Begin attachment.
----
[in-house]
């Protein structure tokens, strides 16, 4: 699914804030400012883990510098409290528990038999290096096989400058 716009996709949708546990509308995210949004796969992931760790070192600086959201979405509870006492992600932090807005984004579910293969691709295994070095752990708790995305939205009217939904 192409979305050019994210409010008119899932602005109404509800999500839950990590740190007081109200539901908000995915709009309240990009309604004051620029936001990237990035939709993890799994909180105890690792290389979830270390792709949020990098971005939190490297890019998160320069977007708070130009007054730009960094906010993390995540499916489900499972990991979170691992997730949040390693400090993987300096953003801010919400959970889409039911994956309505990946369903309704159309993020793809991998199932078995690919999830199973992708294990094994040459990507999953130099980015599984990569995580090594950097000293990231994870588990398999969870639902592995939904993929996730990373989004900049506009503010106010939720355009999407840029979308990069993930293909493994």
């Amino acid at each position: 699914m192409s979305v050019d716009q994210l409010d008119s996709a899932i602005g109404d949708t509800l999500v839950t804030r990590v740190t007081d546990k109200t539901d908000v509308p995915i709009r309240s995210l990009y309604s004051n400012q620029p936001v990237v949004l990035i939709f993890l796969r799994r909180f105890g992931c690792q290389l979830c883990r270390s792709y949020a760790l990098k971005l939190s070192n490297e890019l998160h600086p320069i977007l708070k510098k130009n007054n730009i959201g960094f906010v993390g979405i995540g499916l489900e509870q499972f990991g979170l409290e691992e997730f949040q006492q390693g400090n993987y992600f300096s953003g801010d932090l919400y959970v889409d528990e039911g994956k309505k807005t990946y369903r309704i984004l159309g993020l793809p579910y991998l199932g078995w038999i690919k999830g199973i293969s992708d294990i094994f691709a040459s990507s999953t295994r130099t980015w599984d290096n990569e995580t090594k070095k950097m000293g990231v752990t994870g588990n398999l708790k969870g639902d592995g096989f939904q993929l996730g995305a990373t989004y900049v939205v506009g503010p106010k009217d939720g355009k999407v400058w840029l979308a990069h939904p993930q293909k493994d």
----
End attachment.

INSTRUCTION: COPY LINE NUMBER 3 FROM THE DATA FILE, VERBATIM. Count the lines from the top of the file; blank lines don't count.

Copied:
């Amino acid at each position: 699914m192409s979305v050019d716009q994210l409010d008119s996709a899932i602005g109404d949708t509800l999500v839950t804030r990590v740190t007081d546990k109200t539901d908000v509308p995915i709009r309240s995210l990009y309604s004051n400012q620029p936001v990237v949004l990035i939709f993890l796969r799994r909180f105890g992931c690792q290389l979830c883990r270390s792709y949020a760790l990098k971005l939190s070192n490297e890019l998160h600086p320069i977007l708070k510098k130009n007054n730009i959201g960094f906010v993390g979405i995540g499916l489900e509870q499972f990991g979170l409290e691992e997730f949040q006492q390693g400090n993987y992600f300096s953003g801010d932090l919400y959970v889409d528990e039911g994956k309505k807005t990946y369903r309704i984004l159309g993020l793809p579910y991998l199932g078995w038999i690919k999830g199973i293969s992708d294990i094994f691709a040459s990507s999953t295994r130099t980015w599984d290096n990569e995580t090594k070095k950097m000293g990231v752990t994870g588990n398999l708790k969870g639902d592995g096989f939904q993929l996730g995305a990373t989004y900049v939205v506009g503010p106010k009217d939720g355009k999407v400058w840029l979308a990069h939904p993930q293909k493994d």